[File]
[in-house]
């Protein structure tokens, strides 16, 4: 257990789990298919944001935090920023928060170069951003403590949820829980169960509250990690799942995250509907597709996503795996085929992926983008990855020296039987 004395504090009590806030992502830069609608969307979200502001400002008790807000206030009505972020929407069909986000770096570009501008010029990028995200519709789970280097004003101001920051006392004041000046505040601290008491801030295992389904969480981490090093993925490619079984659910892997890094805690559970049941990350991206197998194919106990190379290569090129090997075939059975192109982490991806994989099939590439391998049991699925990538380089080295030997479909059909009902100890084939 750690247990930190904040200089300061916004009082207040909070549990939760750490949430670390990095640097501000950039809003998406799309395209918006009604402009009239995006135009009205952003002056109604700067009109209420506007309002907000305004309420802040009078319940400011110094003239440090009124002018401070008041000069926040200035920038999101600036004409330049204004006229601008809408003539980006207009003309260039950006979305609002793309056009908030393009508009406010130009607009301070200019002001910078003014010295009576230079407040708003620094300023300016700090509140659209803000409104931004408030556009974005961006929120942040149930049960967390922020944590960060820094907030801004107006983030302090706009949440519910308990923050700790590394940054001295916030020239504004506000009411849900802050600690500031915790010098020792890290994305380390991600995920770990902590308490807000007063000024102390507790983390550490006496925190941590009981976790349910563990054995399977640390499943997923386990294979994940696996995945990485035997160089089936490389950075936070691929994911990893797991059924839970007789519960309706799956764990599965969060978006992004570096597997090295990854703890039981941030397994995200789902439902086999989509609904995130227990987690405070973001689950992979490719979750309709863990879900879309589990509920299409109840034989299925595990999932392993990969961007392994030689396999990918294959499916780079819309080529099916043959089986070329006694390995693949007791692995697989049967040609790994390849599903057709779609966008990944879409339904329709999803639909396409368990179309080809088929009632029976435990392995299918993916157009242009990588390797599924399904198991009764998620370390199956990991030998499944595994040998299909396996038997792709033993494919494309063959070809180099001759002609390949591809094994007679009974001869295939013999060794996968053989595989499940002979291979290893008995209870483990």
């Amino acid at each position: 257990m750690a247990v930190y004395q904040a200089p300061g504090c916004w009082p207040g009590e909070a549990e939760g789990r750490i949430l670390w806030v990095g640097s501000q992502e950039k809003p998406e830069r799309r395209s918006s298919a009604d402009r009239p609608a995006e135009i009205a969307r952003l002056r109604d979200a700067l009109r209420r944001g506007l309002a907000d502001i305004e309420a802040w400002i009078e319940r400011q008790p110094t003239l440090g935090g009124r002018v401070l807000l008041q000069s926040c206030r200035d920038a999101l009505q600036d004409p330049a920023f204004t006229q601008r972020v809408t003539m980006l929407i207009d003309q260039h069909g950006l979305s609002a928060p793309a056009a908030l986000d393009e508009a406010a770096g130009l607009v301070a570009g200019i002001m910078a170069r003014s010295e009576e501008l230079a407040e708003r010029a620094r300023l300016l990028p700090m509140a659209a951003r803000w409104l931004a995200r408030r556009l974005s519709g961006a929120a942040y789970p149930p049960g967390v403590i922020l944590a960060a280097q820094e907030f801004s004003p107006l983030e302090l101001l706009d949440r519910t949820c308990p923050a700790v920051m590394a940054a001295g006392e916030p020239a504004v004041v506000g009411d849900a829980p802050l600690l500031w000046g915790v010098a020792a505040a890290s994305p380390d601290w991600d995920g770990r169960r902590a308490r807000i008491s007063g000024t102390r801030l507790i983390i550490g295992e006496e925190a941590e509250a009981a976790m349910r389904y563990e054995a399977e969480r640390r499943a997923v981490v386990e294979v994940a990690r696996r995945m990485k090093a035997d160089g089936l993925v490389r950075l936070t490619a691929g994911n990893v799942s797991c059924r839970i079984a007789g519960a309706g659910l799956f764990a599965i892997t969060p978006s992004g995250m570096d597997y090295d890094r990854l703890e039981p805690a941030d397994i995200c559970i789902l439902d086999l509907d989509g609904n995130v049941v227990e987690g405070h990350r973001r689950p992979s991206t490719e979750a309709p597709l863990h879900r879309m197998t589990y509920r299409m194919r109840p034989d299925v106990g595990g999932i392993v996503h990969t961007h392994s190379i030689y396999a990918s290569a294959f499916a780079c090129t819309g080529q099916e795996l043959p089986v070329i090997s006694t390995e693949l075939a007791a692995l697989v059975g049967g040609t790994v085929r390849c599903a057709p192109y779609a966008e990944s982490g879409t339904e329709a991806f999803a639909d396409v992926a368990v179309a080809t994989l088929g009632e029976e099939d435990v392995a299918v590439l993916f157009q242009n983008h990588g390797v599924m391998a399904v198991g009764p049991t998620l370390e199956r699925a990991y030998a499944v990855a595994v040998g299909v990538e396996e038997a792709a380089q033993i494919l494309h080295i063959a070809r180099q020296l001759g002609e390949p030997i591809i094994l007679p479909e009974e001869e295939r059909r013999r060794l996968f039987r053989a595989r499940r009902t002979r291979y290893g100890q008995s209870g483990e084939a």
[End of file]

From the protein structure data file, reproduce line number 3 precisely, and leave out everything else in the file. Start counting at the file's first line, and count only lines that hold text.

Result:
């Amino acid at each position: 257990m750690a247990v930190y004395q904040a200089p300061g504090c916004w009082p207040g009590e909070a549990e939760g789990r750490i949430l670390w806030v990095g640097s501000q992502e950039k809003p998406e830069r799309r395209s918006s298919a009604d402009r009239p609608a995006e135009i009205a969307r952003l002056r109604d979200a700067l009109r209420r944001g506007l309002a907000d502001i305004e309420a802040w400002i009078e319940r400011q008790p110094t003239l440090g935090g009124r002018v401070l807000l008041q000069s926040c206030r200035d920038a999101l009505q600036d004409p330049a920023f204004t006229q601008r972020v809408t003539m980006l929407i207009d003309q260039h069909g950006l979305s609002a928060p793309a056009a908030l986000d393009e508009a406010a770096g130009l607009v301070a570009g200019i002001m910078a170069r003014s010295e009576e501008l230079a407040e708003r010029a620094r300023l300016l990028p700090m509140a659209a951003r803000w409104l931004a995200r408030r556009l974005s519709g961006a929120a942040y789970p149930p049960g967390v403590i922020l944590a960060a280097q820094e907030f801004s004003p107006l983030e302090l101001l706009d949440r519910t949820c308990p923050a700790v920051m590394a940054a001295g006392e916030p020239a504004v004041v506000g009411d849900a829980p802050l600690l500031w000046g915790v010098a020792a505040a890290s994305p380390d601290w991600d995920g770990r169960r902590a308490r807000i008491s007063g000024t102390r801030l507790i983390i550490g295992e006496e925190a941590e509250a009981a976790m349910r389904y563990e054995a399977e969480r640390r499943a997923v981490v386990e294979v994940a990690r696996r995945m990485k090093a035997d160089g089936l993925v490389r950075l936070t490619a691929g994911n990893v799942s797991c059924r839970i079984a007789g519960a309706g659910l799956f764990a599965i892997t969060p978006s992004g995250m570096d597997y090295d890094r990854l703890e039981p805690a941030d397994i995200c559970i789902l439902d086999l509907d989509g609904n995130v049941v227990e987690g405070h990350r973001r689950p992979s991206t490719e979750a309709p597709l863990h879900r879309m197998t589990y509920r299409m194919r109840p034989d299925v106990g595990g999932i392993v996503h990969t961007h392994s190379i030689y396999a990918s290569a294959f499916a780079c090129t819309g080529q099916e795996l043959p089986v070329i090997s006694t390995e693949l075939a007791a692995l697989v059975g049967g040609t790994v085929r390849c599903a057709p192109y779609a966008e990944s982490g879409t339904e329709a991806f999803a639909d396409v992926a368990v179309a080809t994989l088929g009632e029976e099939d435990v392995a299918v590439l993916f157009q242009n983008h990588g390797v599924m391998a399904v198991g009764p049991t998620l370390e199956r699925a990991y030998a499944v990855a595994v040998g299909v990538e396996e038997a792709a380089q033993i494919l494309h080295i063959a070809r180099q020296l001759g002609e390949p030997i591809i094994l007679p479909e009974e001869e295939r059909r013999r060794l996968f039987r053989a595989r499940r009902t002979r291979y290893g100890q008995s209870g483990e084939a």